Simon Property Group, the owner of more than 200 malls across the U.S., didn’t have the best year in 2020, losing 17% of its revenue or close to $1 billion. But one area that was surprisingly fruitful was its ongoing joint venture with Authentic Brands Group to acquire bankrupt retail brands throughout 2020, resulting in a boost in e-commerce revenue.
According to CEO David Simon on the company’s annual earnings call on Monday, Forever 21, Brooks Brothers, Lucky Brand Jeans and JC Penney, the four retail acquisitions Simon made in collaboration with ABG in 2020, drove big sales in their first year under new management. Together, they required $330 million in investment capital from both Simon and ABG, and brought in $260 million in brick-and-mortar revenue. More significantly, they brought in $3.5 billion in digital sales, equating to a huge ROI for Simon even after evenly splitting the proceeds with ABG.
Forever 21 alone, which was acquired in February 2020, pre-pandemic, generated $75 million in EBITDA within the year. Simon’s total investment in the company was $67 million.
The relative success of those brands compared to how much Simon invested is valuable, since the company lost so much on brick-and-mortar in 2020. The company agreed to providing tenants with more than $300 million in rent deferrals. And even after signing 1,400 new leases over the year, it lost more than $1 billion in lease income due to tenants vacating. Overall, revenue fell from $5.7 billion to $4.6 billion. Simon said his company and other landlords had a rough year because of their lack of power in the face of rent freezes.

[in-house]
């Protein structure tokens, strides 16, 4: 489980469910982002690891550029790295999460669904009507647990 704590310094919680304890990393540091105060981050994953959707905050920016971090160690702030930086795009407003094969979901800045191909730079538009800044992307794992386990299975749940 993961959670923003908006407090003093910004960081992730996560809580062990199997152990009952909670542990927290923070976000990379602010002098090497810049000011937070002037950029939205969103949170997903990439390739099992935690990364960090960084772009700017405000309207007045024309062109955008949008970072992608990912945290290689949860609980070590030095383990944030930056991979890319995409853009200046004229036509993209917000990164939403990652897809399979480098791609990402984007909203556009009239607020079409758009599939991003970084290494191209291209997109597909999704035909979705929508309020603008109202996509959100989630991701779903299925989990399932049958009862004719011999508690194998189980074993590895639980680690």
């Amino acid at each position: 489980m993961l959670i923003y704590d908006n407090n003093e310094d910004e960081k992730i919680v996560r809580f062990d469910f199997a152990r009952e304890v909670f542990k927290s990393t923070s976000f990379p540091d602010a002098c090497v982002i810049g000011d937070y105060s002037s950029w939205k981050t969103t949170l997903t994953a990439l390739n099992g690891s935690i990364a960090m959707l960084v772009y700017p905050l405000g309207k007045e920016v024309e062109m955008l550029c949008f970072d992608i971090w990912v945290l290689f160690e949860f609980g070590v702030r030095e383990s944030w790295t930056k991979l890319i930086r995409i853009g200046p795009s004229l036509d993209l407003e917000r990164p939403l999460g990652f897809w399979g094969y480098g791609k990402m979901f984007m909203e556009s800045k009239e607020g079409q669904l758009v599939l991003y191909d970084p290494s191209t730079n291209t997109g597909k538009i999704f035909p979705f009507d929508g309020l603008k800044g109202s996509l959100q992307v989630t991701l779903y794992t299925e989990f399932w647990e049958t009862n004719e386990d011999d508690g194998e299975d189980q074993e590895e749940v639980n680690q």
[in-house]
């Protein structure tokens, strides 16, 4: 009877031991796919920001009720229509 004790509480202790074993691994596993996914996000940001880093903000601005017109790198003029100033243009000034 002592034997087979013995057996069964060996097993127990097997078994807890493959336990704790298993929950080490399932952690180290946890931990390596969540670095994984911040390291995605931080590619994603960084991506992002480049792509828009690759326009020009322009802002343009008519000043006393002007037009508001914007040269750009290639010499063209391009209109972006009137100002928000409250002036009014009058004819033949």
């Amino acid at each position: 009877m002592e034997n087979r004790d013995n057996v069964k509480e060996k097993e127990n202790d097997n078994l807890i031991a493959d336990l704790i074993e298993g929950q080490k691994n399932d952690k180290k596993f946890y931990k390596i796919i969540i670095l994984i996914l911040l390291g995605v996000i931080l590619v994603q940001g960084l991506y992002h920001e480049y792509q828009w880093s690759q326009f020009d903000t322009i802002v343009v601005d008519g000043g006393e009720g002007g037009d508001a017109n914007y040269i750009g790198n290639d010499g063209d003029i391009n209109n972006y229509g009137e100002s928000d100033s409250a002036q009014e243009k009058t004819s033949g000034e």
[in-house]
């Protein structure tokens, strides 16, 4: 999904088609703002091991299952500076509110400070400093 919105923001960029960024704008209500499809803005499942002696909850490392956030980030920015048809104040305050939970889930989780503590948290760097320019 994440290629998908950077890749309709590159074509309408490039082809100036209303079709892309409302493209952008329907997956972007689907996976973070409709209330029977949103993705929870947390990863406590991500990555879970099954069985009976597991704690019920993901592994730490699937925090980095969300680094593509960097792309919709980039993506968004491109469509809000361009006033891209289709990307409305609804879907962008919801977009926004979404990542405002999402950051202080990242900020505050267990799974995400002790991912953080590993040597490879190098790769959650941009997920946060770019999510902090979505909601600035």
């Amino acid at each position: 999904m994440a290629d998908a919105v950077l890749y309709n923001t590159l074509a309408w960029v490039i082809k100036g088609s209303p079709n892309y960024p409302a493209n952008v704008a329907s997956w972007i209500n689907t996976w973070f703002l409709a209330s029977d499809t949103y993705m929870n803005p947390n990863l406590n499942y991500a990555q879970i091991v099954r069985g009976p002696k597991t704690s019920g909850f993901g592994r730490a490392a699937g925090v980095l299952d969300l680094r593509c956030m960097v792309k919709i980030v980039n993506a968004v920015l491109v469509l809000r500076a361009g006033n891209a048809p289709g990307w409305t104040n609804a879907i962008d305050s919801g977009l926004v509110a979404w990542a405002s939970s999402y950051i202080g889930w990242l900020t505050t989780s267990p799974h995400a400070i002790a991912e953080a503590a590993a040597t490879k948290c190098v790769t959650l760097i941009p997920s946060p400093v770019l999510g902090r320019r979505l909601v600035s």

“The four brands we bought have a lot of opportunities for repositioning, but you can look at the revenue they’ve brought in already and conclude that it’s been a pretty good ROI,” Simon said. He adding that the brands ‘ retail footprints are all in the process of being revamped. “When you buy a brand in bankruptcy, you have a lot of chances to deal with leases and other contracts that are wildly expensive, [and] that we can now change.”
Simon’s retailers’ digital sales helped offset the major losses the company incurred elsewhere, but Simon resisted the idea that retail brands should focus entirely on e-commerce or abandon their physical stores.
“I don’t think [retailers] will make up their losses in e-commerce,” Simon said. “The best and most successful retailers are the ones that really figure out how to do both [physical retail and e-commerce] well. And those are the ones we want to do business with. We want to be in that category.”
ABG CEO Jamie Salter echoed the sentiment in November. He told Glossy in November that the four retail acquisitions would all be focused on growing both their brick-and-mortar and e-commerce businesses.
“The consumer likes an omnichannel experience,” Salter said. “Your e-commerce tends to grow substantially with brick-and-mortar supporting it.”
Simon said the company has no further acquisitions planned for 2021 and will instead focus on growing its current portfolio and bringing back occupancy, which currently sits at just over 90%. But until occupancy comes back — and even beyond that point — there’s no reason for Simon to stop leaning into e-commerce when it’s providing such a large cushion for the company, according to Scott Stuart, CEO of Turnaround Management Association.
“No question has a right answer right now, but should a brick-and-mortar company keep pursuing online if it’s been consistently profitable and valuable? Absolutely,” Stuart said. “In the short term, the likelihood of people not venturing into the actual store is going to be the norm for some time to come. Online has been providing the revenue to keep a sustainable business until that comes back.”